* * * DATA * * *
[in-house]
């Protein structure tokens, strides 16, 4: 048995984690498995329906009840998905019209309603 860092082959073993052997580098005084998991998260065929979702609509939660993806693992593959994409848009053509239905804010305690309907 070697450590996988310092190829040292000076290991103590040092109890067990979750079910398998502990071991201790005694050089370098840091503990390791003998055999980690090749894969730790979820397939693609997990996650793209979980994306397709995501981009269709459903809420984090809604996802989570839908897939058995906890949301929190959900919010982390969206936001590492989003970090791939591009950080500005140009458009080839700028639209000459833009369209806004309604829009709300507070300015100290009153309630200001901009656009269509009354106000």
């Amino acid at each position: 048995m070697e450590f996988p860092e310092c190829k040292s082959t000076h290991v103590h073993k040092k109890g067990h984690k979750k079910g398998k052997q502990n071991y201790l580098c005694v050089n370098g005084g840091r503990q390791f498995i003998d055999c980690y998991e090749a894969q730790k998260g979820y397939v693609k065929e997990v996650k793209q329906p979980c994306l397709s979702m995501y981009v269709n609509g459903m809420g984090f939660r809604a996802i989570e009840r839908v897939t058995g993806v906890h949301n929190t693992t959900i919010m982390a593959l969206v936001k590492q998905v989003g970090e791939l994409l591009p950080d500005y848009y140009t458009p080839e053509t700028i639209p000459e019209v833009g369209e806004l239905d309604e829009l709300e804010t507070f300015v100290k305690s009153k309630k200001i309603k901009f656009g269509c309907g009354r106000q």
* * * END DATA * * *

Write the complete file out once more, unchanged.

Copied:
[in-house]
């Protein structure tokens, strides 16, 4: 048995984690498995329906009840998905019209309603 860092082959073993052997580098005084998991998260065929979702609509939660993806693992593959994409848009053509239905804010305690309907 070697450590996988310092190829040292000076290991103590040092109890067990979750079910398998502990071991201790005694050089370098840091503990390791003998055999980690090749894969730790979820397939693609997990996650793209979980994306397709995501981009269709459903809420984090809604996802989570839908897939058995906890949301929190959900919010982390969206936001590492989003970090791939591009950080500005140009458009080839700028639209000459833009369209806004309604829009709300507070300015100290009153309630200001901009656009269509009354106000």
């Amino acid at each position: 048995m070697e450590f996988p860092e310092c190829k040292s082959t000076h290991v103590h073993k040092k109890g067990h984690k979750k079910g398998k052997q502990n071991y201790l580098c005694v050089n370098g005084g840091r503990q390791f498995i003998d055999c980690y998991e090749a894969q730790k998260g979820y397939v693609k065929e997990v996650k793209q329906p979980c994306l397709s979702m995501y981009v269709n609509g459903m809420g984090f939660r809604a996802i989570e009840r839908v897939t058995g993806v906890h949301n929190t693992t959900i919010m982390a593959l969206v936001k590492q998905v989003g970090e791939l994409l591009p950080d500005y848009y140009t458009p080839e053509t700028i639209p000459e019209v833009g369209e806004l239905d309604e829009l709300e804010t507070f300015v100290k305690s009153k309630k200001i309603k901009f656009g269509c309907g009354r106000q």